What Lies Ahead For Women Under Talilban Rule

Amid the Taliban gaining control of Afghanistan, there is widespread concern that the withdrawal of US and allied forces would spell disaster for even the modest gains achieved for women and girls in Afghanistan.

For two decades, Western powers encouraged Afghan women and girls to earn degrees, join the media, and take up public and government roles, yet their hasty withdrawal left many women vulnerable, reported The Frontier Post.
The Taliban–and other groups operating in the region–have made no secret of their views on gender equality, making Afghanistan a key test for the intersection of the global “Women, Peace and Security,” and counterterrorism agendas.

Recent reports suggest that girls have been able to attend school in Kunduz Province but remain barred from classrooms throughout much of Afghanistan, with many young women destroying evidence of higher education or employment for fear of retribution from the new Taliban government, reported The Frontier Post.

This development belies the initial hopes of some international actors that the Taliban would keep their promise to respect human rights and be a kinder, more inclusive version of their earlier brutal regime.

Since taking over, the Taliban have formed a government that includes no women, yet includes many individuals currently under international sanctions, and replaced the Women’s Ministry with the “Ministry of Virtue and Vice.”

Far from promoting education for half the country’s population, the earlier iteration of this ministry served as the Taliban’s moral police enforcing a rigid dress code, forced confinements, and brutal punishments that left most women out of education, public, and political life.

Earlier last week, United Nations Secretary-General Antonio Guterres expressed alarm at “promises made to Afghan women and girls by the Taliban being broken,” and strongly appealed to the Taliban to “keep their promises to women and girls and fulfill their obligations under international human rights and humanitarian law.”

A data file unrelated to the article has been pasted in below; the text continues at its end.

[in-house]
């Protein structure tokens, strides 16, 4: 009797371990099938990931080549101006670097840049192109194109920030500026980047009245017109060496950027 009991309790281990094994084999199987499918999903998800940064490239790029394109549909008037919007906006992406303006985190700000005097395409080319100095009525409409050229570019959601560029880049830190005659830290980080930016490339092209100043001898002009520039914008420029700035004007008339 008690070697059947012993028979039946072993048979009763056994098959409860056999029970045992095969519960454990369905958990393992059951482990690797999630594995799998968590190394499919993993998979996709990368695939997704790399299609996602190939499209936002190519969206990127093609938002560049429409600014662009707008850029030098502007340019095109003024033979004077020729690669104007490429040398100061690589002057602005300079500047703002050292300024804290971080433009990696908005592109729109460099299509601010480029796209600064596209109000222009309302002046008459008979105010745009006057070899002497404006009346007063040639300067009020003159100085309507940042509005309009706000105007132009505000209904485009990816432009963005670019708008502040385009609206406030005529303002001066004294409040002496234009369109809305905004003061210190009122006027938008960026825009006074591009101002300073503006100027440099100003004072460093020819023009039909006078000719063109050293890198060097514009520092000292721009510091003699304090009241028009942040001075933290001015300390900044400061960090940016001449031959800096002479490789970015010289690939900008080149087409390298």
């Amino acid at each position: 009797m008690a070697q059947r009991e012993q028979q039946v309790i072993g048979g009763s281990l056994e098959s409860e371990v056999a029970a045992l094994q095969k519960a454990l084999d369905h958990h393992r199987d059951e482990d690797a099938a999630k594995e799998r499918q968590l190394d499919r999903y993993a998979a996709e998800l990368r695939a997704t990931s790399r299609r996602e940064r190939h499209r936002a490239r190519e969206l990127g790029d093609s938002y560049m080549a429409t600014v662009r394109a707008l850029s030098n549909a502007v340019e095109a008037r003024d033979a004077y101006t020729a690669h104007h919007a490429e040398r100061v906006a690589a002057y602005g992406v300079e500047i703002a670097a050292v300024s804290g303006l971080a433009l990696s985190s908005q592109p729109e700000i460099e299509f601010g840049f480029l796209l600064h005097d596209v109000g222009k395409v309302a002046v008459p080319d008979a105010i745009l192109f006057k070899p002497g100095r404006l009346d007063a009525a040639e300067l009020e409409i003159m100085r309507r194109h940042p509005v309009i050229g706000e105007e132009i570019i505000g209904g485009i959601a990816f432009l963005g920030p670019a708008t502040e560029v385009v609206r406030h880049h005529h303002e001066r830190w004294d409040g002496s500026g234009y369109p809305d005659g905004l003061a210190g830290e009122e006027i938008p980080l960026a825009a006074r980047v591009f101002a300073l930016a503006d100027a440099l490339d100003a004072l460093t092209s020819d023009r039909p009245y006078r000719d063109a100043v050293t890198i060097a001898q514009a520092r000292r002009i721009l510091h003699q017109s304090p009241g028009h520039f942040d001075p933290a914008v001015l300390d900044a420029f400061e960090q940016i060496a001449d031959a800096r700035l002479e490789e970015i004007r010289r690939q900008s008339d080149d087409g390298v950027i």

Already suffering low levels of literacy and development and high levels of domestic abuse and violence, women have long feared that their rights would be compromised for security considerations in Afghanistan.

As the Taliban reopened high schools for boys but left the fate of girls unclear, and banned women from taking up their jobs in government, such fears gained further traction, reported The Frontier Post.

These fears were fully realized in September when Kabul’s acting Mayor Hamdullah Nohmani announced a Taliban order telling female employees in city government to stay home and only undertake jobs that cannot be done by men.

Of the 2,930 people working for the Kabul municipality, 27 per cent are women who, hundreds of whom are out of work following the restrictions, reported The Frontier Post.

Fawzia Koofi, a politician and women’s rights activist, has had to leave Afghanistan and seek shelter in other countries. Earlier, a group of young female footballers from Afghanistan were granted visas, having left the country via Pakistan for fear of Taliban reprisal.

Shortly after the fall of Kabul, Mexico welcomed five women from Afghanistan’s robotics team, which had only earlier garnered international acclaim, reported The Frontier Post.

Aisha Khurram, who was selected as Afghanistan’s Youth Representative to the United Nations in 2019 and briefed the Security Council in December of that year, documented her heartbreaking departure from her homeland in August this year. (ANI)

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